There is no reason why you can’t push a game towards being more competitive, even as you angle the game towards your intended audience. Bushiroad provides a variety of formats with which you can both compete and show your devotion to your set – Trio Cup and Title Cup both exist to meet those demands. I also believe that there are a significant number of older players who are just giving up for various reasons. Most of these reasons relate to the fact that the prevailing competitive mindset in Japan (and elsewhere) is that sets that haven’t had an update since Kantai Collection’s first booster are simply unable to compete. There have been tweets around how decks without an Azusa clone cannot compete. Various countries in South-east Asia are slowly slipping away from Bushiroad as a company, choosing to specifically order only Vanguard. The playerbase is being affected, even as it grows in size and strength. It’s at this point that people have to decide what they want the game to be, and that’s part of why I chose to publish that article now.
Points 1 and 2 are entirely contradictory. You can’t say that “the game’s target audience is not competitive card game players” (which is super-true) and then turn around in the next breath and say “anime fans have redefined the goal of Weiss Schwarz.” The goal of WS from Bushi’s perspective is to create a TCG for casuals. You can play anything competitively, of course (Smash Bros comes to mind, I cannot imagine why anyone would want to play it competitively, but more power to you if you do). Everything about this game, from its best of one format, to the general lack of tournament support, reinforces the notion of WS as a casual game. Blaming people for reading the signals they’re given is ultimately counterproductive, IMO. Is it more skillful than people give it credit for often? Yes, it is. Is it AS skillful as others want to claim? I would say no.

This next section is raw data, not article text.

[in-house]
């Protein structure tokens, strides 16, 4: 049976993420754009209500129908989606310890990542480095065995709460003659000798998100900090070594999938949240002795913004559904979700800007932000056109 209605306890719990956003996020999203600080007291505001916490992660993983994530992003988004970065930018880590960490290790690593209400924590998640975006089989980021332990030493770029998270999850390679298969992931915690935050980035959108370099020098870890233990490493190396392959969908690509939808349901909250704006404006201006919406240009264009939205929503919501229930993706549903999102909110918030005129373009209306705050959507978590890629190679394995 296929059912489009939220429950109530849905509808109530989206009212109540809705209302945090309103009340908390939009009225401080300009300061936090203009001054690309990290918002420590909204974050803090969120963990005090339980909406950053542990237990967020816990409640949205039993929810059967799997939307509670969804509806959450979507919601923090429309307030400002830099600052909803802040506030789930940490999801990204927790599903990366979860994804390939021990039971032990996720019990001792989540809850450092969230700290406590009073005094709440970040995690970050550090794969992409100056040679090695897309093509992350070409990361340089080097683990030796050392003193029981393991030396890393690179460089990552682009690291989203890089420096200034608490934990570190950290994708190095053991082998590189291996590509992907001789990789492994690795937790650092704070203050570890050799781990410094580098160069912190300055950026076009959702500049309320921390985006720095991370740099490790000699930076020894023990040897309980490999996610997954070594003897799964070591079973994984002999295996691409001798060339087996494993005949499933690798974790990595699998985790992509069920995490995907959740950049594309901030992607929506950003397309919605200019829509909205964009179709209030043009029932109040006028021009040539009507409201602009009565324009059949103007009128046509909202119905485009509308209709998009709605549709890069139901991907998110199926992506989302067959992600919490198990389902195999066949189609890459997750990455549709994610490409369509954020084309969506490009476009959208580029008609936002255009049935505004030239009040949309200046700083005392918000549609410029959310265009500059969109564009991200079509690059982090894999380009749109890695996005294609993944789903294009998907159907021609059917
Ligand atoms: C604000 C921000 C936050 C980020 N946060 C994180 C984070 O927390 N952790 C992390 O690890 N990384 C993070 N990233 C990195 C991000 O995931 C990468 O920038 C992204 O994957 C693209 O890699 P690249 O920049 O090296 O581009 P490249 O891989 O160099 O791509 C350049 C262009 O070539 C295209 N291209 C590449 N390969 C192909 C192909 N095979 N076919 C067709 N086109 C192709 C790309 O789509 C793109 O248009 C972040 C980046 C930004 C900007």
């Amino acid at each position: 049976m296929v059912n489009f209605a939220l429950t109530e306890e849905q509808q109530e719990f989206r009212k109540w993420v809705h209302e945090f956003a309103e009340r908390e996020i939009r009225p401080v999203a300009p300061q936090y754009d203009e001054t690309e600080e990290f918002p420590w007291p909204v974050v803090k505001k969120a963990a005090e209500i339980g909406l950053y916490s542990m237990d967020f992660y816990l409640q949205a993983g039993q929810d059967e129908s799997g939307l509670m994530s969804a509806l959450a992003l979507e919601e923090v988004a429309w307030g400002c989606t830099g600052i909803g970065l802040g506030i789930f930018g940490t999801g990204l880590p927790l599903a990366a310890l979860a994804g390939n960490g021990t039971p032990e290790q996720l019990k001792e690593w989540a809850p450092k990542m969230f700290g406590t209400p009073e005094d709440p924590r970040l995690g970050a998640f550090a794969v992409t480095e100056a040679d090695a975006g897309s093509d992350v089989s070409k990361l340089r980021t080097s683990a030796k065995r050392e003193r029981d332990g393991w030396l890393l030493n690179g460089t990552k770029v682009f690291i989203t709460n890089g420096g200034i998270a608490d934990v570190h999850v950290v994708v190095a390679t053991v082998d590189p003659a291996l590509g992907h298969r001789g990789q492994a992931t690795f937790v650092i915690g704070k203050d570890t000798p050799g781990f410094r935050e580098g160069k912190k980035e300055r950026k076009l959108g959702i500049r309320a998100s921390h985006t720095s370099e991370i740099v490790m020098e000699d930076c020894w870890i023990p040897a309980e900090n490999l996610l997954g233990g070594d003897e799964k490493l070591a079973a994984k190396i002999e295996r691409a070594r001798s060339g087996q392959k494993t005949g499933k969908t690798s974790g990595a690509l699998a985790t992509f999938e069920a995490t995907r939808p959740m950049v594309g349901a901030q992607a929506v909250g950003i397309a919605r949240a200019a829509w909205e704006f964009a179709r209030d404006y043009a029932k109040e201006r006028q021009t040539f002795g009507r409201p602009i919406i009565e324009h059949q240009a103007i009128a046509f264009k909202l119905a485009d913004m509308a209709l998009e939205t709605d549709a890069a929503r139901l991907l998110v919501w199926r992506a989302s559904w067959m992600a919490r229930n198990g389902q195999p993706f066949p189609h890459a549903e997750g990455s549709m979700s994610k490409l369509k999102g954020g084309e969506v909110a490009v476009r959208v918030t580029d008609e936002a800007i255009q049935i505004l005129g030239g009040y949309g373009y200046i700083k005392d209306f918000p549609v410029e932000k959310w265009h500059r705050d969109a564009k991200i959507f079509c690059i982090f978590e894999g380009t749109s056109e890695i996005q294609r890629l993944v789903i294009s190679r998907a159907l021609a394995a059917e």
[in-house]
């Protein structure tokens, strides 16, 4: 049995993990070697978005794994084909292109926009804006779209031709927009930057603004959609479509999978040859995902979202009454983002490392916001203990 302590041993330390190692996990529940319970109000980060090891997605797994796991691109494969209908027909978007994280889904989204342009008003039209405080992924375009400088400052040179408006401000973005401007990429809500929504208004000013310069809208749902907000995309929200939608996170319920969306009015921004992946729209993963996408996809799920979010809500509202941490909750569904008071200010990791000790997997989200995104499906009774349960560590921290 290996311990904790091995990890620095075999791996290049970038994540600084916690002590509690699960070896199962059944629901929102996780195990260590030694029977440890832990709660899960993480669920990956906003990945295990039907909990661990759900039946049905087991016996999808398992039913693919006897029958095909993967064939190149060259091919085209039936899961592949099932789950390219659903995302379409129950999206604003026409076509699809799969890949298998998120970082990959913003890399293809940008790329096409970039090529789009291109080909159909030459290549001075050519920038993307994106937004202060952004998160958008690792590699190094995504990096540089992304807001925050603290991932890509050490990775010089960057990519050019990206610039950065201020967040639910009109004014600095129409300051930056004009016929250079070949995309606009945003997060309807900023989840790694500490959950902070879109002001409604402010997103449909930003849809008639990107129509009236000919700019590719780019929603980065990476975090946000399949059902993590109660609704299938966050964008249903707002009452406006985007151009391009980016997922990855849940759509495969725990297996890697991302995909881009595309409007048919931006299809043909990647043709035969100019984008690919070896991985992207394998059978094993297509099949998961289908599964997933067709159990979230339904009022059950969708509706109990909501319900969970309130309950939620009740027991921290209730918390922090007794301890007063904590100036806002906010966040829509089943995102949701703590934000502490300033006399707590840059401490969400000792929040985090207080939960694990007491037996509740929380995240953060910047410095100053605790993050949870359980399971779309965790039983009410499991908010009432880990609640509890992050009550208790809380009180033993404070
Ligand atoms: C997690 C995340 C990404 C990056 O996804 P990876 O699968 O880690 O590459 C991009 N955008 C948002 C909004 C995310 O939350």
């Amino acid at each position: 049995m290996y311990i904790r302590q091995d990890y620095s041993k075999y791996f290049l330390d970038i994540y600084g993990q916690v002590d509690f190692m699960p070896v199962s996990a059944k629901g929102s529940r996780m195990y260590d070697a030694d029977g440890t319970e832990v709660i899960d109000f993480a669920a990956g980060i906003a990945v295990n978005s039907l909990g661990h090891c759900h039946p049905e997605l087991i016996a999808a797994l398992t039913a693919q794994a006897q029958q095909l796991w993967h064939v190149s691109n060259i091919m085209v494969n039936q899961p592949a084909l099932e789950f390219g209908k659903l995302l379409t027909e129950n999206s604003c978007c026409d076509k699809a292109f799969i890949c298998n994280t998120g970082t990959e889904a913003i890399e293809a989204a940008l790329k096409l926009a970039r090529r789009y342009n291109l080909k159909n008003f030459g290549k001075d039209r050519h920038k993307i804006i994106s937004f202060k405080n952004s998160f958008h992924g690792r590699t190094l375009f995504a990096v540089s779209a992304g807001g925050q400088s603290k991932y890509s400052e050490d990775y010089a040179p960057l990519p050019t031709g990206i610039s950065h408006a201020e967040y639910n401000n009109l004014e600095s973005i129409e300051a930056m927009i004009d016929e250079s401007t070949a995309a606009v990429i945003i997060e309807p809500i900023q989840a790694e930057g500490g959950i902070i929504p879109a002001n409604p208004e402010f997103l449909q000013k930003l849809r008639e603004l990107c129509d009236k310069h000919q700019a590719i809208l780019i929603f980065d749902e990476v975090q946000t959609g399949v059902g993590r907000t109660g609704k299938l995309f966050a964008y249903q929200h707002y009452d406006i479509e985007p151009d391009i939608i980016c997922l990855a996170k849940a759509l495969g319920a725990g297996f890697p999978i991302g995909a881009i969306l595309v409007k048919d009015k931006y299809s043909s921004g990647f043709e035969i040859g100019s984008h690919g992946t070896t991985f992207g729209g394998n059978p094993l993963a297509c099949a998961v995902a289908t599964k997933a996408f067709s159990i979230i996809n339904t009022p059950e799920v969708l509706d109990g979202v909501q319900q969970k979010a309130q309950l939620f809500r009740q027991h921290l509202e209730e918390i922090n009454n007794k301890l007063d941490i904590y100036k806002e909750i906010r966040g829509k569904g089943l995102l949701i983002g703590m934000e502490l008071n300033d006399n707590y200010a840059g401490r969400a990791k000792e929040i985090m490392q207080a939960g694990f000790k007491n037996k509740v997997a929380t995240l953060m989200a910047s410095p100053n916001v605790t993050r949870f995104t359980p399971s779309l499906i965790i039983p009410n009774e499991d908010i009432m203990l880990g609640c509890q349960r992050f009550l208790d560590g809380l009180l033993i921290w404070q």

Regarding the idea of Points 1 and 2 contradicting each other: I write this with the assumption that the goal of a cardgame is to win that cardgame. Regardless of your stance, a game is created to be played and won. You can argue that games are made to help people be entertained, to showcase the creator’s passion, or to help people express themselves, but none of that refutes the point that games will eventually have a winner, and that winning feels great. You are correct in saying you could infer that Bushiroad didn’t care to help this game competitively. However, if Bushiroad really didn’t intend for us to specifically aim for winning, they would not provide competitive support at all. There would be no WGPs, no Springfests, no Worlds. If you’ve ever had a Bushiroad representative at your regionals, they always tell you to strive to win and represent your country. The goal of WS is to win, and that is why people are unhappy when they lose. This is simply an undeniable fact. My second point hinges on the fact that victory is no longer the goal for many people, which goes against the basic tenant of the social construct we refer to as a game.